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Sunday, 25 Sep 16 - Tux Machines is a community-driven public service/news site which has been around for over a decade and primarily focuses on GNU/LinuxSubscribe now Syndicate content

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Quick Roundup

Type Title Author Replies Last Postsort icon
Story Fedora 22 To Push For Requiring Packages To Have AppData Rianne Schestowitz 23/01/2014 - 7:50am
Story Docker Raises $15M to Advance Open-Source Container Virtualization Rianne Schestowitz 23/01/2014 - 7:21am
Story You Say GIMP Was Right Rianne Schestowitz 23/01/2014 - 7:14am
Story Pear Departure, Bodhi Fundraiser, and Mageia 4 RC Rianne Schestowitz 23/01/2014 - 5:42am
Story Xperia Z Ultra now available as a Wi-Fi-only ‘tablet’ Rianne Schestowitz 23/01/2014 - 2:48am
Story Wayland reaches version 1.4 RC Rianne Schestowitz 23/01/2014 - 2:35am
Story Dconf 0.19.3 Brings Lots of Improvements and Fixes Rianne Schestowitz 23/01/2014 - 1:39am
Story Slitherine To Improve Linux Support Rianne Schestowitz 23/01/2014 - 1:35am
Story WHEW! OpenBSD won't CloseBSD (for now) after $100,000 cash windfall Rianne Schestowitz 23/01/2014 - 1:28am
Story Nftables Steals the Show in Linux 3.13 Rianne Schestowitz 23/01/2014 - 1:24am

Free software: It's about the money

Filed under
OSS

linuxworld.com: Open-source software developers are seeing a lot of interest in their products in Europe -- but it's North American companies that are opening their checkbooks, said speakers at Paris Capitale du Libre, a conference organized by the Federation of Open Source Software Industry.

Also: Commercial Open Source in Europe Verses the US

sound in mandriva 2009.0

Filed under
MDV

colin.guthr.ie: 2008.1 went well and the decision to default to using PulseAudio turned out to be pretty good all in all. I made it my mission to ensure that we had as smooth as possible an integration and have continued to follow up as many bug reports as my time permits. Anyway, what about 2009?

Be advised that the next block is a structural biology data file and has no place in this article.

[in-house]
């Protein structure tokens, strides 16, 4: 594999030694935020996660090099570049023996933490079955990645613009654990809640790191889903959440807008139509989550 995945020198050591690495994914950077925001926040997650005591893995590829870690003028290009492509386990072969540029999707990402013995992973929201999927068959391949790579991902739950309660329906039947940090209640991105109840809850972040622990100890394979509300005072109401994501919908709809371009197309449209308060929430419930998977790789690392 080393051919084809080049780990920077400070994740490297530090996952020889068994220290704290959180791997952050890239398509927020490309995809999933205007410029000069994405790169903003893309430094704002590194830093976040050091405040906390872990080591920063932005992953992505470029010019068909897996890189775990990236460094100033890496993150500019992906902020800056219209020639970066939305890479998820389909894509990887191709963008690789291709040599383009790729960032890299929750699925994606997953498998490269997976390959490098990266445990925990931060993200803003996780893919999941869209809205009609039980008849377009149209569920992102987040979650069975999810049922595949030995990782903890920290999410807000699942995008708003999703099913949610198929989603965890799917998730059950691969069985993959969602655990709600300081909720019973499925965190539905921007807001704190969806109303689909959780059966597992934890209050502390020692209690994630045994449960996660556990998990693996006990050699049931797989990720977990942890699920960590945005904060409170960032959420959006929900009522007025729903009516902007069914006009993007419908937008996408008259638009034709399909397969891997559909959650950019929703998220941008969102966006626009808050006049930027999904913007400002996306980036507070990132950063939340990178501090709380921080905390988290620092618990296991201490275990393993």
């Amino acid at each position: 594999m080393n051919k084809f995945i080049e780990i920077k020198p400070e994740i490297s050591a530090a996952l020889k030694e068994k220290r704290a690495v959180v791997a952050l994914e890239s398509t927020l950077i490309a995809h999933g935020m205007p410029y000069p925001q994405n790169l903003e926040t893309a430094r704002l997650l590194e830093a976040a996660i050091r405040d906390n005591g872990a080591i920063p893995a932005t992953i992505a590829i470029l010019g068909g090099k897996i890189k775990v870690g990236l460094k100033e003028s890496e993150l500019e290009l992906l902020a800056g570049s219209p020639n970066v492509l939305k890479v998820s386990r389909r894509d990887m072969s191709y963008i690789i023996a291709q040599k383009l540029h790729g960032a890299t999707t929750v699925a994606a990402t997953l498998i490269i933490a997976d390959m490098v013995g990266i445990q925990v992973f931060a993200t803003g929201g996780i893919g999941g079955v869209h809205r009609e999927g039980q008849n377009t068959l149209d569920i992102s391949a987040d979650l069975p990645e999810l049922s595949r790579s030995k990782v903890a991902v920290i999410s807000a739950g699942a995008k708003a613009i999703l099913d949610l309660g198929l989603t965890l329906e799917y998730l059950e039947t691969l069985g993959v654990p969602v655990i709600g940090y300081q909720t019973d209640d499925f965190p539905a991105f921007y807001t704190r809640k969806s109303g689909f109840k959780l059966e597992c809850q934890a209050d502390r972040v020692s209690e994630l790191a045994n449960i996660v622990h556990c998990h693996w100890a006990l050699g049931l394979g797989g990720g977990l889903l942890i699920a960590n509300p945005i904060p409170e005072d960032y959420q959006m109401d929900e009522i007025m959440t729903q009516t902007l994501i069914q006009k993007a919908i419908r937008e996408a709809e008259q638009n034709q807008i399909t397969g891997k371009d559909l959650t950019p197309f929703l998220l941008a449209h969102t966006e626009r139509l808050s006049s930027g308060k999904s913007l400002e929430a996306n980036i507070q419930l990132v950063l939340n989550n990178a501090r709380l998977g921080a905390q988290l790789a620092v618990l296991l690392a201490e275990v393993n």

GNOME 2.24 released, mobile development platform emerges

Filed under
Software

arstechnica.com: The open source GNOME desktop environment got a big boost today with the release of version 2.24. The latest version brings some new applications and a wide range of improvements for developers and end users. This is also the first version of GNOME to be released with an accompanying mobile development platform.

Improving Ubuntu/Upstream Bug Workflow

Filed under
Ubuntu

jonobacon.org: Today we launched the beta of our Ubuntu Upstream Report. Jorge has more details on how upstreams and Ubuntu contributors can make use of the report, but I wanted to spend a few moments telling the story behind the report.

Xubuntu Intrepid Ibex 8.10 Alpha 6 Review

Filed under
Ubuntu

penguinway.net: Alpha 6 is the last alpha release of Xubuntu Intrepid Ibex 8.10. I wanted to give it a try on my Dell Inspiron 1150 notebook to see how far it had come along.

Italian LUG turns Pakistani school into a educational model

Filed under
Linux

linux.com: The students of a missionary school in Pakistan, from first graders to graduates, have become enthusiast Edubuntu users thanks to the cooperation between their administrator and an Italian LUG.

Linux Foundation Statement on IBM IT Standards Policy

Filed under
OSS

Jim Zemlin: Yesterday, Linux Foundation member IBM announced its adoption of a new corporate policy that will govern its global participation in the standards development process. The Linux Foundation applauds this action, and supports IBM’s call for raising the bar in the standards development process.